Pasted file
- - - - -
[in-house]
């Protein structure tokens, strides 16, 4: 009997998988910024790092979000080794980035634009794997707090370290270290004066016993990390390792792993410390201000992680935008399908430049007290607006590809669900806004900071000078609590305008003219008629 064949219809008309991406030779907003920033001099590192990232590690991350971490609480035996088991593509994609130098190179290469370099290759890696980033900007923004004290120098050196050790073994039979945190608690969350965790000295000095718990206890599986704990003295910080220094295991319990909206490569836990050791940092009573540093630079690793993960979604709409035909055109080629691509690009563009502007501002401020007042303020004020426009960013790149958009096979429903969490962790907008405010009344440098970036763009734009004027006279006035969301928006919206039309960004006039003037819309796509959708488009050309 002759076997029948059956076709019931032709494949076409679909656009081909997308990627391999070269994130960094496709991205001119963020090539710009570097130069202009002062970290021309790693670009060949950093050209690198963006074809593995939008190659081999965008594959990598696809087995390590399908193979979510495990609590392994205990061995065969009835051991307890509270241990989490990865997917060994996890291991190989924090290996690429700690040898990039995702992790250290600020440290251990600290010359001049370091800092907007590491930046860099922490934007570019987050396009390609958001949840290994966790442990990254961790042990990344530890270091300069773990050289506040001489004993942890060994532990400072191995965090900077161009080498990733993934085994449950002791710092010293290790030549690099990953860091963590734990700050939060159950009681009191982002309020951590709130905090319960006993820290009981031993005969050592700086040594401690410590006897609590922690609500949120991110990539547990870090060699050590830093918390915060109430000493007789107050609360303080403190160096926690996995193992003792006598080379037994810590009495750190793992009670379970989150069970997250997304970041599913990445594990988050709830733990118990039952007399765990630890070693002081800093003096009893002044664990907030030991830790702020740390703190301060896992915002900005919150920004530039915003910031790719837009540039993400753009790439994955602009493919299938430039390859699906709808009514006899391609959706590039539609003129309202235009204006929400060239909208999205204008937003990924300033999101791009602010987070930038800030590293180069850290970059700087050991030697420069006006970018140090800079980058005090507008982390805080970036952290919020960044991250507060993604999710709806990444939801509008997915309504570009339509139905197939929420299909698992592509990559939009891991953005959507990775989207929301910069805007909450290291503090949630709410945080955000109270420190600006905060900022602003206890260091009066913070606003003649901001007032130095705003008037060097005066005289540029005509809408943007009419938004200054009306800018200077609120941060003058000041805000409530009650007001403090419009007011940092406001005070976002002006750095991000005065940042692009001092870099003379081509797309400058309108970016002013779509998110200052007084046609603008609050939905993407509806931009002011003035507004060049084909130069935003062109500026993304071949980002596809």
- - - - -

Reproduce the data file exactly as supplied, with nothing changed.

[in-house]
């Protein structure tokens, strides 16, 4: 009997998988910024790092979000080794980035634009794997707090370290270290004066016993990390390792792993410390201000992680935008399908430049007290607006590809669900806004900071000078609590305008003219008629 064949219809008309991406030779907003920033001099590192990232590690991350971490609480035996088991593509994609130098190179290469370099290759890696980033900007923004004290120098050196050790073994039979945190608690969350965790000295000095718990206890599986704990003295910080220094295991319990909206490569836990050791940092009573540093630079690793993960979604709409035909055109080629691509690009563009502007501002401020007042303020004020426009960013790149958009096979429903969490962790907008405010009344440098970036763009734009004027006279006035969301928006919206039309960004006039003037819309796509959708488009050309 002759076997029948059956076709019931032709494949076409679909656009081909997308990627391999070269994130960094496709991205001119963020090539710009570097130069202009002062970290021309790693670009060949950093050209690198963006074809593995939008190659081999965008594959990598696809087995390590399908193979979510495990609590392994205990061995065969009835051991307890509270241990989490990865997917060994996890291991190989924090290996690429700690040898990039995702992790250290600020440290251990600290010359001049370091800092907007590491930046860099922490934007570019987050396009390609958001949840290994966790442990990254961790042990990344530890270091300069773990050289506040001489004993942890060994532990400072191995965090900077161009080498990733993934085994449950002791710092010293290790030549690099990953860091963590734990700050939060159950009681009191982002309020951590709130905090319960006993820290009981031993005969050592700086040594401690410590006897609590922690609500949120991110990539547990870090060699050590830093918390915060109430000493007789107050609360303080403190160096926690996995193992003792006598080379037994810590009495750190793992009670379970989150069970997250997304970041599913990445594990988050709830733990118990039952007399765990630890070693002081800093003096009893002044664990907030030991830790702020740390703190301060896992915002900005919150920004530039915003910031790719837009540039993400753009790439994955602009493919299938430039390859699906709808009514006899391609959706590039539609003129309202235009204006929400060239909208999205204008937003990924300033999101791009602010987070930038800030590293180069850290970059700087050991030697420069006006970018140090800079980058005090507008982390805080970036952290919020960044991250507060993604999710709806990444939801509008997915309504570009339509139905197939929420299909698992592509990559939009891991953005959507990775989207929301910069805007909450290291503090949630709410945080955000109270420190600006905060900022602003206890260091009066913070606003003649901001007032130095705003008037060097005066005289540029005509809408943007009419938004200054009306800018200077609120941060003058000041805000409530009650007001403090419009007011940092406001005070976002002006750095991000005065940042692009001092870099003379081509797309400058309108970016002013779509998110200052007084046609603008609050939905993407509806931009002011003035507004060049084909130069935003062109500026993304071949980002596809």